Loving the Lost Boys
I grew up with the Lost Boys.
The boys who were somehow distanced from their own mom and dad. The boys who were mischievous, yet lovable. The boys who were almost always covered in dirt. The boys who had wronged others, but were wronged nonetheless.
Much like Thud Butt and Rufio, I knew my own set of Lost Boys. I called them family.
At the time my simple nuclear family moved to Boys Ranch Town in Edmond, Oklahoma I wasn’t even able to form a three-word sentence. My parents, older sister and I, four and two at the time, lived in an apartment attached to what was referred to as a “cottage.”
It had everything a normal house would have, with one difference: it was fit for a small football team. On each of the four corners of the cottage there sat a room fit for two boys. Vacancies were rare.
Whatever their circumstance, each boy wasn’t able to be with his parents. Each had his faults, but was also worth loving. Each had dirt in his past. Each had wronged others, but was wronged nonetheless.
Sharing my parents with eight teenage boys had its ups and downs. I didn’t understand that it was abnormal until I had gotten older and I began noticing that other families weren’t like my own. It was then that I selfishly began to think that whatever these boys had done to be without their parents shouldn’t justify them taking my own.
Then again, there were times that I couldn’t thank my parents more for the life I had. The boys had often grown up with their imaginations smothered. Sometimes it was by their own choosing, sometimes it was done by others. At our cottage, in the afternoons, when chores and homework were done, imagination could flourish.
From cities of LEGOs to discarded fence panels made into castles, we spent hours letting ingenuity run rampant.
As time went on, the age gap between my sister and I and the boys who came in and out of my parents’ care grew smaller and smaller. By the time we were in our teens I began to see how much of a sacrifice my parents had to make and how much of a toll taking care of 10 children took on them.
When I was 15, my parents decided it was time for a change. My dad was to take a job in Oklahoma City.
After 13 years of living in such abnormal circumstances, my sister and I had no clue as to what a “regular” life looked like.
It was nice to only cook for four. It was convenient to drive a four-door sedan to the store, as opposed to a 12-passenger van. But it was much too quiet. There wasn’t enough chaos around the house. In our hearts and minds, there were castles to be built and creativity to be explored, but it often seemed impossible without eight boys by our side.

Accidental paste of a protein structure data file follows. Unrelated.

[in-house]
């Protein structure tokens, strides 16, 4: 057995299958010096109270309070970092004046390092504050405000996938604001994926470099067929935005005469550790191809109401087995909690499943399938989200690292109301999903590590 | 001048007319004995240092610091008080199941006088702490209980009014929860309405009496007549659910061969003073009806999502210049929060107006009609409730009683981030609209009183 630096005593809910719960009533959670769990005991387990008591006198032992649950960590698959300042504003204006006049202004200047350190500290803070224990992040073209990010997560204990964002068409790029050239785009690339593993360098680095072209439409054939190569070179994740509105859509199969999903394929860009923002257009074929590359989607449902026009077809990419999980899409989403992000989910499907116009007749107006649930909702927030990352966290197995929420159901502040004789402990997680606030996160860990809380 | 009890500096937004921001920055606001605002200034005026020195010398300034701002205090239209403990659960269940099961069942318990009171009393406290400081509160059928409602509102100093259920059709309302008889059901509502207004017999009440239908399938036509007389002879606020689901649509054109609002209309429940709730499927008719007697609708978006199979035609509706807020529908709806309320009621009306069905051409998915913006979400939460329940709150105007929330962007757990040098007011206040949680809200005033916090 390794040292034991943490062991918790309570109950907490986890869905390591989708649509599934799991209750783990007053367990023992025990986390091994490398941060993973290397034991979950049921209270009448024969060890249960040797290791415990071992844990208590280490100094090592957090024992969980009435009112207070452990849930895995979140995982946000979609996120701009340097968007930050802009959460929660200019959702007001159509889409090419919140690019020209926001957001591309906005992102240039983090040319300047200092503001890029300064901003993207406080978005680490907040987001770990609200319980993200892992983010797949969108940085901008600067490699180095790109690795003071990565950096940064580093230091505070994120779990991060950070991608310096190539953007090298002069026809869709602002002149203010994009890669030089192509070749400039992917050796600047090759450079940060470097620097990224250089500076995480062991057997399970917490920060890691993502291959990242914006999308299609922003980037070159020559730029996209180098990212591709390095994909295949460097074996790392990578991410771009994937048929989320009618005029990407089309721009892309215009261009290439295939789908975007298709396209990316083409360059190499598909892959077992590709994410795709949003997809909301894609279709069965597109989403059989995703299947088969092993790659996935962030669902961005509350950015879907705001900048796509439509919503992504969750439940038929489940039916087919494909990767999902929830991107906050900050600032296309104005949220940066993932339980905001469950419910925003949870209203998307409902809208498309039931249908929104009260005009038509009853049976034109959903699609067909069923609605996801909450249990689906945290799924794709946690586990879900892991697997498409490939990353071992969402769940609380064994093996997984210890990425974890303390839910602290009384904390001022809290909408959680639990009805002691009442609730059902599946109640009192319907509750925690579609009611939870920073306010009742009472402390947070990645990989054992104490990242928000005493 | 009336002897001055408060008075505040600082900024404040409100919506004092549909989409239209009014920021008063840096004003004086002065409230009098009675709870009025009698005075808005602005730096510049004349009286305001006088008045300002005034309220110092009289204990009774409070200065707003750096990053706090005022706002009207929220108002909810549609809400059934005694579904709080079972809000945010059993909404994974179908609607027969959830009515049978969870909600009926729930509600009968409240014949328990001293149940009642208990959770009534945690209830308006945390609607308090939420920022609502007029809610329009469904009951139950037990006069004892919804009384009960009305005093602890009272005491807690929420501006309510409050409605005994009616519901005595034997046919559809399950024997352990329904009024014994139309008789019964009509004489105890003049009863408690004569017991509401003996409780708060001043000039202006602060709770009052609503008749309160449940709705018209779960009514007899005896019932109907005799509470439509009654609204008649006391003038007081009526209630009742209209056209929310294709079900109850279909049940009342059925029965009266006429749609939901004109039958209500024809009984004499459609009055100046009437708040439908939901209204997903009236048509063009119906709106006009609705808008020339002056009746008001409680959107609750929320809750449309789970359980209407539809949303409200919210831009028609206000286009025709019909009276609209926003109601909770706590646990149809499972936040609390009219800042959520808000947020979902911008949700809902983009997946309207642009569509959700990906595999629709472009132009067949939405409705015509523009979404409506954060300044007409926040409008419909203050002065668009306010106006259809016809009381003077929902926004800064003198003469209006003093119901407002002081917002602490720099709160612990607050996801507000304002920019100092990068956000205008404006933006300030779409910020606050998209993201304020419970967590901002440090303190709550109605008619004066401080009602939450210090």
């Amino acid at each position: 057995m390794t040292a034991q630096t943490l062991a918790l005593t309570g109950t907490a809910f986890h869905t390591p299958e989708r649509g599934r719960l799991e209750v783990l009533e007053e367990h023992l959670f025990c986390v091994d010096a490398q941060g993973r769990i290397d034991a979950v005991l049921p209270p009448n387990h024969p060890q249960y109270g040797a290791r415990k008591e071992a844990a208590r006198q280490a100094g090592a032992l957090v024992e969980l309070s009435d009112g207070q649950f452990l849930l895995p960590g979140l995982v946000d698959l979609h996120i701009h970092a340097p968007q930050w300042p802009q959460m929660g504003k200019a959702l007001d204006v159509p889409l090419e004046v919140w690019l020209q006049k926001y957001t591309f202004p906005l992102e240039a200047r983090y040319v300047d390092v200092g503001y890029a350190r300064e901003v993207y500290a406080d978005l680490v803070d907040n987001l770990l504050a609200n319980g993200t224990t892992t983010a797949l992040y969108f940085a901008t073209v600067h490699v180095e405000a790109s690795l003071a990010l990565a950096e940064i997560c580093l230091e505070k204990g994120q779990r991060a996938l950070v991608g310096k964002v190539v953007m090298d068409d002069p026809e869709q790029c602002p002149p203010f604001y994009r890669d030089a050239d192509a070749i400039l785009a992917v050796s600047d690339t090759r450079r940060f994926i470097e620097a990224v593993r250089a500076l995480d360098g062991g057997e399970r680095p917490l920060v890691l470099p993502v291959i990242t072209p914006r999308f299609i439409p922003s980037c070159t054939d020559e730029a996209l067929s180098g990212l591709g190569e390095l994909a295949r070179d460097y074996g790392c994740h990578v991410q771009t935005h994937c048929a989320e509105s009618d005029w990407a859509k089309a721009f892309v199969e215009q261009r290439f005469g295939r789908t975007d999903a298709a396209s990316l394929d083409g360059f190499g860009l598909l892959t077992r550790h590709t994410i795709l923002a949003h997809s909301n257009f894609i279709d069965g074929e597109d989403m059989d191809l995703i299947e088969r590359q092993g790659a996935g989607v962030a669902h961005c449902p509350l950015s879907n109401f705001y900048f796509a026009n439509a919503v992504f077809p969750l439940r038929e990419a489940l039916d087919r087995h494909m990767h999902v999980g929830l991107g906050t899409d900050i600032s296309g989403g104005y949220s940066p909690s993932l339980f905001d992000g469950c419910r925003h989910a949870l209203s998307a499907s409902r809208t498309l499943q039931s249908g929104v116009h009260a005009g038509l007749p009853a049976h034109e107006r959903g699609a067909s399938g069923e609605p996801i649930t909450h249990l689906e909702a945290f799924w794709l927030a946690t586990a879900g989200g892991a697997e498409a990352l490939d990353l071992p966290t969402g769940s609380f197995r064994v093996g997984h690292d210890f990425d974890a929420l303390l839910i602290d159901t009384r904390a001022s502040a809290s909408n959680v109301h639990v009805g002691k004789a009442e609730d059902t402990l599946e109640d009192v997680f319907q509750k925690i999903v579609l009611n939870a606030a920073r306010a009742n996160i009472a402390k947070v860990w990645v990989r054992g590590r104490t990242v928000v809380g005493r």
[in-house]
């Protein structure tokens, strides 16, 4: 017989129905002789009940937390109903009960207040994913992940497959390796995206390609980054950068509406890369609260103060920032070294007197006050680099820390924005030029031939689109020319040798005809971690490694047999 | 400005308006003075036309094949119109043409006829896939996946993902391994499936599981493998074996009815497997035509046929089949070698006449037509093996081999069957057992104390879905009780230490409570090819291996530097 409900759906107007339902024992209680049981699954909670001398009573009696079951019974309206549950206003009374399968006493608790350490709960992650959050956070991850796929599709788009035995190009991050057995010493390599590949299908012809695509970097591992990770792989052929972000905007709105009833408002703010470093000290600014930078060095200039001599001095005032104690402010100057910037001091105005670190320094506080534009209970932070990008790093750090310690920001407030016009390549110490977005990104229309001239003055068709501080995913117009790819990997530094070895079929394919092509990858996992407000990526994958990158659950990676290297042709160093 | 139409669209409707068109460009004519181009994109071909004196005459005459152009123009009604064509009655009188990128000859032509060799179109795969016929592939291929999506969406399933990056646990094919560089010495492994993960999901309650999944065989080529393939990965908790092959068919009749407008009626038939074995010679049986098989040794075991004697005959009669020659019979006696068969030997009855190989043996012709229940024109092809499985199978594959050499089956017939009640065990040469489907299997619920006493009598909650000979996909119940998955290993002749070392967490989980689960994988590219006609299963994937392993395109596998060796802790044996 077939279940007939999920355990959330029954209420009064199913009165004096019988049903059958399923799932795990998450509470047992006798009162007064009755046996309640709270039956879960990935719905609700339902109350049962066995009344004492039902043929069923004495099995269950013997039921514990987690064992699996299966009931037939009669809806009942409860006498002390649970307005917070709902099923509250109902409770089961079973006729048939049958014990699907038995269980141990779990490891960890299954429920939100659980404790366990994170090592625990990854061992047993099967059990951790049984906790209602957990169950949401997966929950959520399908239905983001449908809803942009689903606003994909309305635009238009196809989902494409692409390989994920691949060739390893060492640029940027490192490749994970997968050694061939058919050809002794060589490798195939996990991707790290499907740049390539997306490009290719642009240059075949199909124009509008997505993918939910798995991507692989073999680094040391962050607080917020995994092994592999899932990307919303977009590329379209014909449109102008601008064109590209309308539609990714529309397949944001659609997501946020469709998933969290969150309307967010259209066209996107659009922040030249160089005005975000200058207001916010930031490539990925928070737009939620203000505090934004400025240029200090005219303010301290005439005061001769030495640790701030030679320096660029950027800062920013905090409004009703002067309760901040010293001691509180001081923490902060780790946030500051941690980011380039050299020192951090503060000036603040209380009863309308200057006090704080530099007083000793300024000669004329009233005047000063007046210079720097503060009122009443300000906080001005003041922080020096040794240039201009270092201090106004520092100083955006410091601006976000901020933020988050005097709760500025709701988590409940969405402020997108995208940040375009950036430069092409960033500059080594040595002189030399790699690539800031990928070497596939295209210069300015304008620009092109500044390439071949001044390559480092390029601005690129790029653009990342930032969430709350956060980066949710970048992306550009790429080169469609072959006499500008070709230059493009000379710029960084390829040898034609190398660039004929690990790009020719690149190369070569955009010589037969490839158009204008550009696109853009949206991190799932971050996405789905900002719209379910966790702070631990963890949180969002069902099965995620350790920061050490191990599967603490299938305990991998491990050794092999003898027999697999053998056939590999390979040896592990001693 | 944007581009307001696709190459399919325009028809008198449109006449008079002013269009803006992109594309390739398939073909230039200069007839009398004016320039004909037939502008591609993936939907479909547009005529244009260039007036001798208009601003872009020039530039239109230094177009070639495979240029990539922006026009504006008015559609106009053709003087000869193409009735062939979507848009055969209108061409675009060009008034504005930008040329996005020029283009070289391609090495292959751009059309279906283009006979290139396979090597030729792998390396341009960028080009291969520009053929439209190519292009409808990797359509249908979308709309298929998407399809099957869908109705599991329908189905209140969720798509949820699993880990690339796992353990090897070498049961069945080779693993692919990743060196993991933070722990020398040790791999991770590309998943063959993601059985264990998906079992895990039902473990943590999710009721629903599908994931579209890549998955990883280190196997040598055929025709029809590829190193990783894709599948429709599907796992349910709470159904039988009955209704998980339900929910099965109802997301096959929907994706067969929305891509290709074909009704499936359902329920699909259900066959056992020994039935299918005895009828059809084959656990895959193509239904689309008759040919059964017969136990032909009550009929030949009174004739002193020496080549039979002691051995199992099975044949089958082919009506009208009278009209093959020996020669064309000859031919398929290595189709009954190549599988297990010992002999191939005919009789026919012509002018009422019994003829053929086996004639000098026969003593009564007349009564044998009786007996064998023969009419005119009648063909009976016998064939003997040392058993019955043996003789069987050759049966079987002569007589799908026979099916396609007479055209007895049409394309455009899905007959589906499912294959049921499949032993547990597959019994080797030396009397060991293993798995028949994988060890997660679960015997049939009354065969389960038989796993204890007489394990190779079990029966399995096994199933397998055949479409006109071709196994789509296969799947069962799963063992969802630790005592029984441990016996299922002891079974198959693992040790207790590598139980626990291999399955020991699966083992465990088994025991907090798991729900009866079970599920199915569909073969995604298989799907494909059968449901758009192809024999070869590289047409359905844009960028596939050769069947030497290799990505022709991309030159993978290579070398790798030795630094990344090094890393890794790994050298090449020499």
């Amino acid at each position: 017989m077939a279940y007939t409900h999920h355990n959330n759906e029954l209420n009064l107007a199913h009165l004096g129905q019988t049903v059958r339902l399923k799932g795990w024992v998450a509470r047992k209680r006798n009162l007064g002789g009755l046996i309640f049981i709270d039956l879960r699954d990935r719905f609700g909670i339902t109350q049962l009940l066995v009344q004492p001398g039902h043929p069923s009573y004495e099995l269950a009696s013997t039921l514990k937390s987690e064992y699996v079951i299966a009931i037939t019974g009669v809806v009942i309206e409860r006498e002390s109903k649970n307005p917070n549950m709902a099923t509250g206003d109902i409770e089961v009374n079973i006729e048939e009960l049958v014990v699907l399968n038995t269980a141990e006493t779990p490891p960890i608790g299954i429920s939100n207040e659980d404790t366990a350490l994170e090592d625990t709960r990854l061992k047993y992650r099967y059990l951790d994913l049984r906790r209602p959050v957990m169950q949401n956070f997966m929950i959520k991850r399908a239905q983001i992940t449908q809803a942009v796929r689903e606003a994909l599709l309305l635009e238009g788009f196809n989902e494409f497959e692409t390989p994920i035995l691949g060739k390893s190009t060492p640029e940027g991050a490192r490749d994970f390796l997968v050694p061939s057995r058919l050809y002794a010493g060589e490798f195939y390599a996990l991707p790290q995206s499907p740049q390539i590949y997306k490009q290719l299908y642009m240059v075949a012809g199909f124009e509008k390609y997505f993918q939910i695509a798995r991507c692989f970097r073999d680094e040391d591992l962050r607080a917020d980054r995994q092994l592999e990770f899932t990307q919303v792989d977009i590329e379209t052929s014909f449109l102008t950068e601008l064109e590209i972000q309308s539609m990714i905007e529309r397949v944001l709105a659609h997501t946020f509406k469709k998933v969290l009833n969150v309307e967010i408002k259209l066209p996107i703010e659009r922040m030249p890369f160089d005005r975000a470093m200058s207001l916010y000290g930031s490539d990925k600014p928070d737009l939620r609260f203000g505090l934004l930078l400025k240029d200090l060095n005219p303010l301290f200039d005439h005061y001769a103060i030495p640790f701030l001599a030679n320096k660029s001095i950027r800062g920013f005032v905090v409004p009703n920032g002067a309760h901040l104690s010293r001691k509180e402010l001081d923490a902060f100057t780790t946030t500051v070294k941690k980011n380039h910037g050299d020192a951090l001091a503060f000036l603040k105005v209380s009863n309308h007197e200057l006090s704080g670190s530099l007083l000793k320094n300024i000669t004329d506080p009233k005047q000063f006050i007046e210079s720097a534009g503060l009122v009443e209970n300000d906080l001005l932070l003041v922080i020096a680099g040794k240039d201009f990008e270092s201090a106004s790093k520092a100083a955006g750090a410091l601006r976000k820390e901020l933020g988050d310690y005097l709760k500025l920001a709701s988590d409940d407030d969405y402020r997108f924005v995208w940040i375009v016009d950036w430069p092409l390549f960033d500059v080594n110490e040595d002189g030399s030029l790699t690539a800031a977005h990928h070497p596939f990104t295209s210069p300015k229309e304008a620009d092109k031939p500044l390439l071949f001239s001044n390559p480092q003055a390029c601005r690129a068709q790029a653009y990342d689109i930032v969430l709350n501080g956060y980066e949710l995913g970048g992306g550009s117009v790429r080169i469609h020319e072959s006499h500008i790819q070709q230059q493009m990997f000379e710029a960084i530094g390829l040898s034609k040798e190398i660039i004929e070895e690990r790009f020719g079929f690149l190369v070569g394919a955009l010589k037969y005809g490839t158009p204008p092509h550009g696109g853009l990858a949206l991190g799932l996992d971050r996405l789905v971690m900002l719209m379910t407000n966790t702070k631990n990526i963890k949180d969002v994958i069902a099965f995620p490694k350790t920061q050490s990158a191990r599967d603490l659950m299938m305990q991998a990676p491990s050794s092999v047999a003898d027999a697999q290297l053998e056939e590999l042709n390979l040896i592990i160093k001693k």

Somehow, we learned how to adapt.
As time went on and I became use to “regular” life, I consistently swore I would never be a foster parent simply because I saw how arduous it was on my parents. I would never take care of kids that weren’t my own; I didn’t even want kids of my own for that matter. But life has a way of changing one’s perspectives.
Now, I have seen the statistics.
The statistics of how many children are in foster homes around the state. According to MetroFamily Magazine, there are nearly 9,500 children in foster care in Oklahoma alone.
These numbers don’t even account for how many kids are undiscovered, hurting and in dangerous circumstances.
I’ve heard the news stories of kids who have criminal records. I’ve seen how this often transfers into their adult lives.
Recently I had the opportunity to tour the county jail. As I saw the men in their cells or playing wall ball in the courtyard, I couldn’t help but see the eyes of the boys I built castles with. The boys I called family.
Hearing the stories and seeing the aftermath of people not intervening soon enough makes a question pound inside me:
“If not me, then who?”
I hear this question every time I listen to the high school marching band down the street. Every time I drive through a school zone. Every time I pass a park.
It makes me wonder if any boy or girl playing those instruments, in that school or in that park needs a set of parents to simply give them their time.
As I come to my senior year in college, I look at life ahead with curiosity. I wonder if one day I will have Lost Boys of my own to care for. I wonder if I will give mischievous boys a place for their imaginations, for building LEGO cities and fence panel castles. I wonder if I will give kids a home to dust off their dirt. I imagine that I could. I imagine that I would make a home for the lost like those who had wronged others but are wronged nonetheless. Maybe they won’t have a little boy in green tights as their caregiver. But maybe they will have me.